Worldpay’s data proves the importance of wallets in eCom. US banks have chosen eCom as the focus of the PAZE wallet for reasons outlined in Paze Update. While eCom “wallets” have fewer technical constraints, they are much more challenged to gain traction: 

  • Top 6 eCom merchants account for over 70% of sales
  • Cards on File
  • Consumer Preferences
  • Merchants complaints regarding tokenization (disputes, returns, PAR)
  • Consumer behavior (ex Amazon One Click)
  • Merchants in control of CX, own fraud risk and the data to make decisions

For example, Amazon, Walmart, Target and Uber will not change either the CX or the payment process. I believe Paze eCom’s opportunity is limited to high fraud merchants or merchants with a substantial net new consumer base.  The current PAZE consortium is challenged by these market factor AND a governance structure that makes it next to impossible to execute.  James Anderson (Paze CEO) has no time to focus on market needs or products; he must keep 7 Issuers aligned. 

POS Wallet is a better focus in the US as contactless based payments are just getting started (US is 5-7 years behind EEA/UK in contactless adoption). Where a handful of merchants control consumer behavior in eCom, POS is in “control” of card networks (with the 4 barriers above constraining action).  Given the lack of eCom progress and merchant support (list of PAZE merchants), a pivot (or expansion) to POS would make sense. If not for PAZE, I see, Amazon, Square, PayPal and others as leading contenders.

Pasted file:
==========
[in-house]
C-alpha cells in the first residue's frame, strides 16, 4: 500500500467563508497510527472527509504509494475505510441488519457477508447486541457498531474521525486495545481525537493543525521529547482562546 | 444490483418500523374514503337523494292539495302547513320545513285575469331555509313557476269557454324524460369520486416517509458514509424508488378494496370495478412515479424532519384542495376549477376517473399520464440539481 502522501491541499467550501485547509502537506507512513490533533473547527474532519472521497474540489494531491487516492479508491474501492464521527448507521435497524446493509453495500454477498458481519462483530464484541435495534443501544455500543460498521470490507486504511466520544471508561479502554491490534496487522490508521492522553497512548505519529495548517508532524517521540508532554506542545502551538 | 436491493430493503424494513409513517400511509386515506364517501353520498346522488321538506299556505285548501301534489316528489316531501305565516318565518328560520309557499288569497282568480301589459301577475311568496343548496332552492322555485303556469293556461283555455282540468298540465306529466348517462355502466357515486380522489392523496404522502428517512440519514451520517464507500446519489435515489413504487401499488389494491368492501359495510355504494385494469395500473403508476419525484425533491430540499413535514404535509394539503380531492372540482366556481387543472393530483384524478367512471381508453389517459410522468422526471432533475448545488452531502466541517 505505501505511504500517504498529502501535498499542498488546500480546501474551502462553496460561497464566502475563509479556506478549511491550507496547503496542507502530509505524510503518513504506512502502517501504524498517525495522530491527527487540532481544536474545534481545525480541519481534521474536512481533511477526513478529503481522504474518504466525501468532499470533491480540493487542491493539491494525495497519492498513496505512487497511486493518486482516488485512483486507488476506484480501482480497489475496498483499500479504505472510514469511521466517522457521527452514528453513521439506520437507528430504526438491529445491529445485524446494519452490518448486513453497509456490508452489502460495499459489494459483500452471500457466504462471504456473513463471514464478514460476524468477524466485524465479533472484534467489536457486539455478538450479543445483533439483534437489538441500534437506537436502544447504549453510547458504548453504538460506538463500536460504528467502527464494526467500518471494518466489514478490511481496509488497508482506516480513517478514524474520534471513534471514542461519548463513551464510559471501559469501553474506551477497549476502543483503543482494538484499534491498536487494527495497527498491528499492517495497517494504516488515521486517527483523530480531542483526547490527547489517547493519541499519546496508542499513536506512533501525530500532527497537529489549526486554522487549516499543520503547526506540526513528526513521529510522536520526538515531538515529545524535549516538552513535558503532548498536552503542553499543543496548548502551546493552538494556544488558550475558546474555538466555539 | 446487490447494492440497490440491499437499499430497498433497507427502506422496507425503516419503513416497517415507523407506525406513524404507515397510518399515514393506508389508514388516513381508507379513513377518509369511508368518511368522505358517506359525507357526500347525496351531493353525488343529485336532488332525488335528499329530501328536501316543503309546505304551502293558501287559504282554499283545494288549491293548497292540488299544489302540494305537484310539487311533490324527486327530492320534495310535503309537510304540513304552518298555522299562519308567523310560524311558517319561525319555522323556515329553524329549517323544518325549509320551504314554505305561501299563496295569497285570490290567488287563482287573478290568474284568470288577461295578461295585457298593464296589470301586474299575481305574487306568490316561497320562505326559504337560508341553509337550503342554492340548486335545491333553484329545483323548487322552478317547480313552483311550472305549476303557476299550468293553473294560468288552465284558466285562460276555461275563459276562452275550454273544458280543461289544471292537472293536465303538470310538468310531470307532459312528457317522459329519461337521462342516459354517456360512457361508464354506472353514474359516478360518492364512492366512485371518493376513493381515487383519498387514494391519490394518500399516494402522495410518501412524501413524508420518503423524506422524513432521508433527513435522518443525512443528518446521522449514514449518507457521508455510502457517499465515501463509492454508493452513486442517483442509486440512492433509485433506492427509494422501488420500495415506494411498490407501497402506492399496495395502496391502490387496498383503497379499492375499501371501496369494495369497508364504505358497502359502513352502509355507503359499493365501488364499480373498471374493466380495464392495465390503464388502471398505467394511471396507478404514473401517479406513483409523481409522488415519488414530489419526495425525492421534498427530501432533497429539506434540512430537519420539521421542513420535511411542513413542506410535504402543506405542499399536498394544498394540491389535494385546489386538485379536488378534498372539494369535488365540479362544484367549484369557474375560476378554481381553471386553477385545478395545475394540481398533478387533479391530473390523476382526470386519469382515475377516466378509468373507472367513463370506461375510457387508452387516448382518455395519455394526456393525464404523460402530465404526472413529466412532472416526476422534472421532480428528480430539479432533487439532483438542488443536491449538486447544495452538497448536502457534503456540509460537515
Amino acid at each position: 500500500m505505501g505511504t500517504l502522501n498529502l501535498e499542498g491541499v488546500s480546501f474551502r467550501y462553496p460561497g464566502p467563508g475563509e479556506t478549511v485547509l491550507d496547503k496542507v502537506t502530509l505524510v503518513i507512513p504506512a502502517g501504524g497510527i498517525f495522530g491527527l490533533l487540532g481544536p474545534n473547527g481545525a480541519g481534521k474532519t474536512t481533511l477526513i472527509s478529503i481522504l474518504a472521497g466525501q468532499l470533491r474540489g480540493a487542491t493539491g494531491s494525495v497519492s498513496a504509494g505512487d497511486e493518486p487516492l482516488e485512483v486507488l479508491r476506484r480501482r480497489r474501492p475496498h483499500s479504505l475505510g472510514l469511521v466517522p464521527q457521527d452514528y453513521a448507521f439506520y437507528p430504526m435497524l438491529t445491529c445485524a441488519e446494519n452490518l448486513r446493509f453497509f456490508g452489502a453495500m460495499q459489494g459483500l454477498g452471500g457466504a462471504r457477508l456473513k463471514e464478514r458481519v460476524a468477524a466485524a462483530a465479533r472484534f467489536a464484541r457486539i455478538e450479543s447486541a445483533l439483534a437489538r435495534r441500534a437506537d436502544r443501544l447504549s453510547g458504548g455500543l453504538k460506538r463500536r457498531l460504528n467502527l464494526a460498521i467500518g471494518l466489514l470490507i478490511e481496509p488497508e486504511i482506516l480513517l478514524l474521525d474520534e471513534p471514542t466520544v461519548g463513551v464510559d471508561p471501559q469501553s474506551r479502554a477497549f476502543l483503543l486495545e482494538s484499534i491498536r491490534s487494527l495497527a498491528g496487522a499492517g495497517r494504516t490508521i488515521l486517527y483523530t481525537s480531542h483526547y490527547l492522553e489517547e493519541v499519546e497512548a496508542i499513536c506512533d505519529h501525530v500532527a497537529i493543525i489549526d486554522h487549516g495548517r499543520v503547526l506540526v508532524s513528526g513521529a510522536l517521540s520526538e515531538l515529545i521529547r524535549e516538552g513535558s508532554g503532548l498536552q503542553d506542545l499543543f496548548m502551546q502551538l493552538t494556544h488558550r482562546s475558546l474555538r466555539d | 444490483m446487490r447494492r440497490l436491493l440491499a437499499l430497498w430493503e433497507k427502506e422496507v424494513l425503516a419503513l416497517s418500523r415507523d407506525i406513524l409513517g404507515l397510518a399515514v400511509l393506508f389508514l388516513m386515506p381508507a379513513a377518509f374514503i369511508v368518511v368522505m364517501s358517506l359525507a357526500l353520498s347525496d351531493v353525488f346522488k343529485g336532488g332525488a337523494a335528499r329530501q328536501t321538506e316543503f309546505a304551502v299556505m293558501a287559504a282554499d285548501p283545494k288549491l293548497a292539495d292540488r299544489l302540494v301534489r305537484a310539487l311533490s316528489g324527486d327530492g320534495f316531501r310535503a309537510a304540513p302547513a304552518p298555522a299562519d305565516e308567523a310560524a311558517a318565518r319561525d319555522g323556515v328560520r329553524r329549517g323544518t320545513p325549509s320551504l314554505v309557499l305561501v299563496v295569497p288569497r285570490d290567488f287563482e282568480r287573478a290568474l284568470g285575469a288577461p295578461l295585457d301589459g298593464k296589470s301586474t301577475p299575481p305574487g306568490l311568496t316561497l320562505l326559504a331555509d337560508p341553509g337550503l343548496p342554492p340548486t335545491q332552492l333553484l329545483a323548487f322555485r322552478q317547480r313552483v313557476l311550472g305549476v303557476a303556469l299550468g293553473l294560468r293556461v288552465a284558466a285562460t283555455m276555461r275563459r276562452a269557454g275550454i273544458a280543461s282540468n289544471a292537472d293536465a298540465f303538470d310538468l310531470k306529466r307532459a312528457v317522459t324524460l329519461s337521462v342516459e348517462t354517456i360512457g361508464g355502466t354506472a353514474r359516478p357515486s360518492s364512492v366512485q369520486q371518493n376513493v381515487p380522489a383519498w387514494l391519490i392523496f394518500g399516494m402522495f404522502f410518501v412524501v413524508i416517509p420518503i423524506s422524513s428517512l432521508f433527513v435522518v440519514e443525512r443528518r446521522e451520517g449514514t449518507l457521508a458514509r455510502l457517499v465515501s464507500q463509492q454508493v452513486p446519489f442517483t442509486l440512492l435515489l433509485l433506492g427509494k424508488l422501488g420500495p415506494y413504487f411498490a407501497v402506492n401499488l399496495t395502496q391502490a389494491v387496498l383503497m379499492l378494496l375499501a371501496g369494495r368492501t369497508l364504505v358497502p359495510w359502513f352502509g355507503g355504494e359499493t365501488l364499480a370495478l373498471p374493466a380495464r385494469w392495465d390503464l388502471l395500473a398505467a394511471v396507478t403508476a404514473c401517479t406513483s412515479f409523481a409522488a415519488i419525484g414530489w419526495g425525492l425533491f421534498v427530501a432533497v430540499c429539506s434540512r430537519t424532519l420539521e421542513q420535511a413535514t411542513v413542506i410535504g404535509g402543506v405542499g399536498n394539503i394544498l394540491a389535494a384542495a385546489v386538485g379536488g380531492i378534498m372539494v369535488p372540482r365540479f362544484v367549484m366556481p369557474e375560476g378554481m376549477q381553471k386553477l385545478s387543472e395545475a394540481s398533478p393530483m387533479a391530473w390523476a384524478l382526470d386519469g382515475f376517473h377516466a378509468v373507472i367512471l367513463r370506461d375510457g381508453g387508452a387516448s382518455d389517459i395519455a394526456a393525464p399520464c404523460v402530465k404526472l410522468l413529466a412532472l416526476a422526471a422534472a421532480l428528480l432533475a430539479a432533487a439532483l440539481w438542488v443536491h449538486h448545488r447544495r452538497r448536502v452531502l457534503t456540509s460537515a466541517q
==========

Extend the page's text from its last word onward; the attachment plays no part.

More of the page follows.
Consumer Experience

Paze’s EEA/UK wallet provides bank aggregation under a PAZE brand. However, the underlying architecture could change to allow Issuers to maintain their brands. It could also integrate existing SRC assets and continue on the current path in eCommerce by enabling consumers to decide which card to select at the time of purchase. 

Curve’s consumer value proposition is holistic and expands beyond cards and beyond just payments. Partners like Samsung and PayPal will drive adoption and place them firmly as the #1 Apple wallet competitor. I am confident that  US banks, PayPal,, Square, and others could leverage Curve to build substantial momentum in POS wallets. There are no barriers in the EEA/UK, none in US for Android, with only hurdles of merchant support and HCE for Apple US on iOS. 

With respect to the US, Curve has tremendous potential but can’t do it alone. While they have the most consumer-friendly model, they need support from Issuers and perhaps one other consumer-focused financial aggregator. For example, suppose the PAZE team kept the SRC framework in eCom and provided the iOS wallet app for HCE for POS. In that case, they may be able to leapfrog their current attempt to build a challenged eCom Wallet with a tap-and-pay wallet that works on Android and iOS, just as consumer behavior is taking off. 

I like Curve because it creates a unified customer experience across all financial services and drives competition. Google and Amazon operate like this in India. Curve does it in a card model. Competition is always good for markets. I would make the case the Curve is a good thing for Issuers, Consumers and even Apple (as it demonstrates the ability of a 3rd party to build on Apple’s platform). If Curve wins in the EEA/UK, they have done something right. That is what effective markets look like. 

At the end of the day, I believe that Issuers should support anything that reinforces cards, and Curve does just that. Will there be a new song?